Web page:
Humans propose diverse rationale for believing or not believing in the the existence and actions of an omnipotent Creator. One of the most common reasons is personal belief that God, loving, powerful, and all-knowing, would not or should not permit evil to exist in this created sphere. This includes natural evil such as the three recent hurricanes generated in the South Atlantic which have devastated Texas, Florida, and Puerto Rico. Moral evil is on a different causal plane. Degenerate, depraved, deviant, and debauched seem inadequate terms to describe the actions of a mass killer who murdered 59 souls and injured hundreds at the Las Vegas country music festival. ISIS killers reinforce their hate for divergent ideologies with senseless brutality. There are myriad examples. Moral evil has been a feature of human experience since Adam’s original sin.
Moral evil may be easier to explain than natural evil. It is caused by sinful actions of conscious human beings. Our response to both outcomes of “evil” is often similar. It is tempting to ask, “Why does God permit these events to happen, regardless of the cause?” The outcomes of moral evil relate to freedom of choice with which God created humanity. Man may accept or reject the tenets of natural law—the intuitive moral perception of right and wrong. Worse, he may deliberately disobey the Creator’s explicit commands.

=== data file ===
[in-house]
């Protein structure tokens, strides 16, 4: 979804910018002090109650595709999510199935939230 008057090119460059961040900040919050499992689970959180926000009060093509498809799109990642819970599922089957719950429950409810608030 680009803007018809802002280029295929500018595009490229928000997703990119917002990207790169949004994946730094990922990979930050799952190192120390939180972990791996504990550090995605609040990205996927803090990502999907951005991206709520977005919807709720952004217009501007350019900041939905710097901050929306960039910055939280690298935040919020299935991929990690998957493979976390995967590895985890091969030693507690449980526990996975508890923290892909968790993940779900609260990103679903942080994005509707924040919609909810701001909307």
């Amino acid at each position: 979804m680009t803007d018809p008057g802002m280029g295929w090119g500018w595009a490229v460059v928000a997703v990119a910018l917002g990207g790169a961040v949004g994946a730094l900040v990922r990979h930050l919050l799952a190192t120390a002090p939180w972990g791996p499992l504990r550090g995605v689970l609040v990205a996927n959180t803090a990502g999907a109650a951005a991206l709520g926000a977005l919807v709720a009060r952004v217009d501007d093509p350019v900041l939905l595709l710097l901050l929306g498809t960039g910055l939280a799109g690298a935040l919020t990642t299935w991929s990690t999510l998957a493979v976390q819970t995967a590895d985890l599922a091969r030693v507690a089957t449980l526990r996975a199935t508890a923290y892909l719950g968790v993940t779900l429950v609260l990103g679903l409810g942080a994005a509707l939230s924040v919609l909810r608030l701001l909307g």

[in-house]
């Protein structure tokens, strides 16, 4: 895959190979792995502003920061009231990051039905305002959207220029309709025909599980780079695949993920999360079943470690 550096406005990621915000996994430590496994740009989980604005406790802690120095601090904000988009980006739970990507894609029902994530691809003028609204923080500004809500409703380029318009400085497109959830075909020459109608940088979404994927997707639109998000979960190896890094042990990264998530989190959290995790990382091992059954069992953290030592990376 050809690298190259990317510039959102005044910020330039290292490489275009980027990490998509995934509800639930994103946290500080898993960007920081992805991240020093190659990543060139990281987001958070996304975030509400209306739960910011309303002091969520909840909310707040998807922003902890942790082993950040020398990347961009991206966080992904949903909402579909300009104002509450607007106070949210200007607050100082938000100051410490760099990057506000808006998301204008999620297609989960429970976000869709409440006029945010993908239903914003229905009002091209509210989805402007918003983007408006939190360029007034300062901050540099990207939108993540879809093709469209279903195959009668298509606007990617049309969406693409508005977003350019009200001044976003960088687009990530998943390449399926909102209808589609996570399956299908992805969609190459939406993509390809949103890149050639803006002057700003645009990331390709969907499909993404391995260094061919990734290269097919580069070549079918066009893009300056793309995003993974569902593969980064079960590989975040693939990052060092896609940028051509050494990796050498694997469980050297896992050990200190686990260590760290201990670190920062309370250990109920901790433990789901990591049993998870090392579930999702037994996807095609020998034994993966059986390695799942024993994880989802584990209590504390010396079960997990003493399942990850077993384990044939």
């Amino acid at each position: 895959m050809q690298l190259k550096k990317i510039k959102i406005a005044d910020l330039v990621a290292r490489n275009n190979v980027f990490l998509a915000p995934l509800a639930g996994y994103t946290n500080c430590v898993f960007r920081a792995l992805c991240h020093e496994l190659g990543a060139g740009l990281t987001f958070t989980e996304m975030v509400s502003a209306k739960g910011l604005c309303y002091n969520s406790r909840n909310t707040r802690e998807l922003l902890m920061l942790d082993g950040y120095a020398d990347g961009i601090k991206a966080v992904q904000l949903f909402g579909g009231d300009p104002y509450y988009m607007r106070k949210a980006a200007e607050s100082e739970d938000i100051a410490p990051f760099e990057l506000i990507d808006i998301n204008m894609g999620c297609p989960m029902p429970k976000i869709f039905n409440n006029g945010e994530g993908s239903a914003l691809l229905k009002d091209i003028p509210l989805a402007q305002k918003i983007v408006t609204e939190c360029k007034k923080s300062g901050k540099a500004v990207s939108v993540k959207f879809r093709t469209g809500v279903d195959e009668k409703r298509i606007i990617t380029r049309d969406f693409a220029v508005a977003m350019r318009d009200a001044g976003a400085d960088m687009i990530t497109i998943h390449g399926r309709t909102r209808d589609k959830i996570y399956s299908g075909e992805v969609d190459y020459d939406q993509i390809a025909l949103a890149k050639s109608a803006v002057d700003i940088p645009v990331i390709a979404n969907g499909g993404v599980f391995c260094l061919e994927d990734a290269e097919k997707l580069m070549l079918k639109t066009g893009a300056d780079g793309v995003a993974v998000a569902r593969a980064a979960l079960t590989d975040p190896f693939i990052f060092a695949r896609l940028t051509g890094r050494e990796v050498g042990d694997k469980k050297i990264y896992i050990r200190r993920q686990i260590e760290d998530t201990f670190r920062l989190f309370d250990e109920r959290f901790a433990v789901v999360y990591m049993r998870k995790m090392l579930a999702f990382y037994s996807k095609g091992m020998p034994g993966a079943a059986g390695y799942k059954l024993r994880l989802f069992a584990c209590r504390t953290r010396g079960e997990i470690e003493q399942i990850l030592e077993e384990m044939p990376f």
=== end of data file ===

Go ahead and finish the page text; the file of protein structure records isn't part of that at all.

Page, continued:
The outcomes of natural evil result from a different sort of freedom. Tragic meteorological or geological events are examples of natural evil inflicting hardship and loss of human life. Such events cannot be blamed on moral failures of any human or group of humans. Our physical system functions according to laws of nature—scientific principles under which our universe operates. For instance, the Second Law of Thermodynamics controls the flow of heat energy driving events during prime hurricane and tornado generating seasons. Planet Earth is “free” to manifest the sometimes violent results of energy flow in the production of its destructive hurricanes, tornadoes, and blizzards. The results of this freedom are sometimes unpleasant and destructive. More often the outcomes of energy flow and energy conversion are highly beneficial in distributing water resources and heat energy. One example: Remnants of the latest 2017 Atlantic hurricane, Nate, quickly moved up the east coast to deliver beneficial rainfall to the dry northeast after striking the Gulf Coast.
The Creator of all things is fully capable of installing “stop signs” to prevent moral and natural evil. He originated the created order with its current conditions. He designed a “very good” world but it was not “perfect” according to some human standards of perfection. Many define perfection to include no pain, no inconvenience, and no concerns—perhaps a work-free set of conditions. Scripture does not indicate the Garden of Eden was a work-free zone.